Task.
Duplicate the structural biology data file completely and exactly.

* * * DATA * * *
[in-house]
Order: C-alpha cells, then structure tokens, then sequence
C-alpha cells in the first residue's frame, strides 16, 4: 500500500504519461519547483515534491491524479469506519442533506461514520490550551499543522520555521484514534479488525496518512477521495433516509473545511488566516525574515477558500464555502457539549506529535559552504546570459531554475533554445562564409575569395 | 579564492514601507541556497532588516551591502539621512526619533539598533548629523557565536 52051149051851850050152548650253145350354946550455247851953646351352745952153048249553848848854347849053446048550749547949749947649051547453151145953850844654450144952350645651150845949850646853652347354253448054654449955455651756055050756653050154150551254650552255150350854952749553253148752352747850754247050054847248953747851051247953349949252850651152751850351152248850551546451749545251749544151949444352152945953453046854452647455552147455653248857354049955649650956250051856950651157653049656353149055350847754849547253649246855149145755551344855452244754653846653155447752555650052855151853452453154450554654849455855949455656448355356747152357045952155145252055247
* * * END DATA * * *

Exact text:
[in-house]
Order: C-alpha cells, then structure tokens, then sequence
C-alpha cells in the first residue's frame, strides 16, 4: 500500500504519461519547483515534491491524479469506519442533506461514520490550551499543522520555521484514534479488525496518512477521495433516509473545511488566516525574515477558500464555502457539549506529535559552504546570459531554475533554445562564409575569395 | 579564492514601507541556497532588516551591502539621512526619533539598533548629523557565536 52051149051851850050152548650253145350354946550455247851953646351352745952153048249553848848854347849053446048550749547949749947649051547453151145953850844654450144952350645651150845949850646853652347354253448054654449955455651756055050756653050154150551254650552255150350854952749553253148752352747850754247050054847248953747851051247953349949252850651152751850351152248850551546451749545251749544151949444352152945953453046854452647455552147455653248857354049955649650956250051856950651157653049656353149055350847754849547253649246855149145755551344855452244754653846653155447752555650052855151853452453154450554654849455855949455656448355356747152357045952155145252055247